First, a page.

New Carlton Rehab and Nursing Center Cited for Infection

New Carlton Rehab and Nursing Center received 45 citations for violations of public health code between 2016 and 2019, according to New York State Department of Health records accessed on January 21, 2020. The facility has also been the subject of a 2011 fine of $10,000 in connection to findings it violated health code provisions regarding pressure sores. The Brooklyn nursing home’s citations resulted from a total of five surveys by state inspectors. The deficiencies they describe include the following:

1. The nursing home did not adequately implement infection control policies and procedures. Under Section 483.80 of the Federal Code, nursing homes must establish an infection prevention and control program that provides residents with a safe and sanitary environment. A November 2019 citation found that New Carlton Rehab and Nursing Center failed to comply with this section in two capacities. The citation states specifically that an inspector observed oxygen tubing making contact with the facility’s floor “on several occasions”; and that the facility did not annually review its policies and procedures concerning infection control. A plan of correction undertaken by the facility included the education of nursing staff on infection control practices including those pertaining to oxygen tubing, and the implementation of randomized audits of residents who receive supplemental oxygen.

2. The nursing home did not adequately ensure the implementation of food safety standards. Under Section 483.60 of the Federal Code, nursing homes are required to ensure the storage, preparation, distribution, and service of food in accordance with professional safety standards. A November 2019 citation found that New Carlton Rehabilitation and Nursing did not take adequate measures to prevent food-borne illness. An inspector specifically observed unlabeled and undated food items in a “cook prep fridge and meat freezer”; a cook prep fridge that contained employees’ lunch food items; food items in a freezer that exhibited freezer burn and were “falling out of packaging”; and food boxes that were “crushed, opened, and water marked” in the facility’s freezer. The citation states that this deficiency had the “potential to cause more than minimal harm.”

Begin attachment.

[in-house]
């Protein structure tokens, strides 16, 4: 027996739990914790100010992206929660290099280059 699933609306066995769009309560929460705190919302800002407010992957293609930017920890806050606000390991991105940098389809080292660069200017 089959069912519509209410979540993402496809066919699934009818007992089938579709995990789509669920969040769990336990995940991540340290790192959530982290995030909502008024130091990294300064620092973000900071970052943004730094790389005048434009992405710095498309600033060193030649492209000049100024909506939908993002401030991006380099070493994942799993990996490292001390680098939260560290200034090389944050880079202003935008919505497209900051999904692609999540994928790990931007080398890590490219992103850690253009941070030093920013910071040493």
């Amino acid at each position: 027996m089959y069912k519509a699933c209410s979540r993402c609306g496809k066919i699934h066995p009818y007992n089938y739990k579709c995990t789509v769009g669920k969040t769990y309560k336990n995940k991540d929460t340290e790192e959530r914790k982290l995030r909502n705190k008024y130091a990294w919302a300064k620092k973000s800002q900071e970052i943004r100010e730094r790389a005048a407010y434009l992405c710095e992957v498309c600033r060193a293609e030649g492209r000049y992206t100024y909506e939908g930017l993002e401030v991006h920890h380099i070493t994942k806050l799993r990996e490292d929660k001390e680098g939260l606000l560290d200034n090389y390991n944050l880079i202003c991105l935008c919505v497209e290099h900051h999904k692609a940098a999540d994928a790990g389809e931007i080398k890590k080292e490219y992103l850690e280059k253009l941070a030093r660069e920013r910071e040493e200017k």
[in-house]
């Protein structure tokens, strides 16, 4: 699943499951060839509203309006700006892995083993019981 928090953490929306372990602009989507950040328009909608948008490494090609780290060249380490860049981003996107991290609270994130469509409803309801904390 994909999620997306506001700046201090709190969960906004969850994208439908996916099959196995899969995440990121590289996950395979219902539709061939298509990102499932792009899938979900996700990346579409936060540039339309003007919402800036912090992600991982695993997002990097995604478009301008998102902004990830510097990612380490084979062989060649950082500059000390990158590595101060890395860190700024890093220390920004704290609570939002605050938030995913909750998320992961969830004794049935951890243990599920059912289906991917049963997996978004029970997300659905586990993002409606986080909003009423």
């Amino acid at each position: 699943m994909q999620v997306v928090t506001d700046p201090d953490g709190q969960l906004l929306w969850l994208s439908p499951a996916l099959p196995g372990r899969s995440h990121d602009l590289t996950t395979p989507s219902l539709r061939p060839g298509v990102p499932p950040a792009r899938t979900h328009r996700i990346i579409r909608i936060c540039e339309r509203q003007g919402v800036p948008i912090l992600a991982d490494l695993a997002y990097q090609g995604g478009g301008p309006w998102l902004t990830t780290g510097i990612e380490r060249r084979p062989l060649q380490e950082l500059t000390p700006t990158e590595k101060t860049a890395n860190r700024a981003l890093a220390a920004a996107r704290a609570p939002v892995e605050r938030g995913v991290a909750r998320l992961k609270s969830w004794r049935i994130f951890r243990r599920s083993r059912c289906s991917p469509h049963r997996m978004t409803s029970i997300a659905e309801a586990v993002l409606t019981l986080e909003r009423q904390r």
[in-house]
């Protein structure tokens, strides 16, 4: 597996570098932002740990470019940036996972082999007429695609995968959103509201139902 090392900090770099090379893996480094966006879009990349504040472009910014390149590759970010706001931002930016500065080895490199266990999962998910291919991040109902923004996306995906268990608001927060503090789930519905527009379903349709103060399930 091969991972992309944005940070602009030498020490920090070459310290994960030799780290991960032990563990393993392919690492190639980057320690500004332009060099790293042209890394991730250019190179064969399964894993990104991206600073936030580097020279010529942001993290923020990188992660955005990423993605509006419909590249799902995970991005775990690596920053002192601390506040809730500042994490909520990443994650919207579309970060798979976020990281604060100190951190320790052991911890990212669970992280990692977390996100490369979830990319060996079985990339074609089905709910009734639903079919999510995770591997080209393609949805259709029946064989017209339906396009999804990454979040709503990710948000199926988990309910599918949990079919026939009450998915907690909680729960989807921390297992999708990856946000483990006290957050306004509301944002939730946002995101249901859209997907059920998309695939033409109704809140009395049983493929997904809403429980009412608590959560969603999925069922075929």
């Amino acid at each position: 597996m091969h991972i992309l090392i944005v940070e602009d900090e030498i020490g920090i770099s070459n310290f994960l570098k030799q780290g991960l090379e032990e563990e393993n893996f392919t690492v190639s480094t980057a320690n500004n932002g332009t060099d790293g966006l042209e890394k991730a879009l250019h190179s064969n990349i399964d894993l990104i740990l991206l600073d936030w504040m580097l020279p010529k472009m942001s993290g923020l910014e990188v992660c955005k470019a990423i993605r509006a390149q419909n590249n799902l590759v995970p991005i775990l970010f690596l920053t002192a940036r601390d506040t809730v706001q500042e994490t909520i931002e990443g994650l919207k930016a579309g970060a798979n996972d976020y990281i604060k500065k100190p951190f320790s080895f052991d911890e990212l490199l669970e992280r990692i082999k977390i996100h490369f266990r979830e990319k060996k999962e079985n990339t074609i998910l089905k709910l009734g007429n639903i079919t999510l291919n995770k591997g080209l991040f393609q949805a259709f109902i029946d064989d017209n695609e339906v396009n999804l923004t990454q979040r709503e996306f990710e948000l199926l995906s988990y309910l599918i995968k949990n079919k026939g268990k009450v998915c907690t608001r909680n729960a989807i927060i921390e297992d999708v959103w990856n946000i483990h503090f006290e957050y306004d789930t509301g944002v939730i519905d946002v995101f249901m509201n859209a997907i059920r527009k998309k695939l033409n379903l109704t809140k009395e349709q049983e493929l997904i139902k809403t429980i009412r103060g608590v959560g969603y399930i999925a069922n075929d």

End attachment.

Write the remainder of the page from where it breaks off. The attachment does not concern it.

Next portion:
3. The nursing home did not protect residents’ right to freedom from physical restraints. Section 483.10 of the Federal Code ensures that nursing home residents be “free from any physical or chemical restraints imposed for purposes of discipline or convenience, and not required to treat the resident’s medical symptoms.” A November 2019 citation found that New Carlton Rehab and Nursing Center did not ensure one of its residents was free from he use of physical restraints. The citation states specifically that “there was no documented evidence” the resident in question had been evaluated for the use of an abnormal binder, or that a “least restrictive alternative” was implemented prior to the use of the binder. A plan of correction undertaken by the facility included the removal of the restraint, following an assessment that determined it was unnecessary.

The attorneys at the Law Offices of Thomas L. Gallivan, PLLC work diligently to protect the rights of nursing home residents.  Please contact us to discuss in the event you have a potential case involving neglect or abuse.

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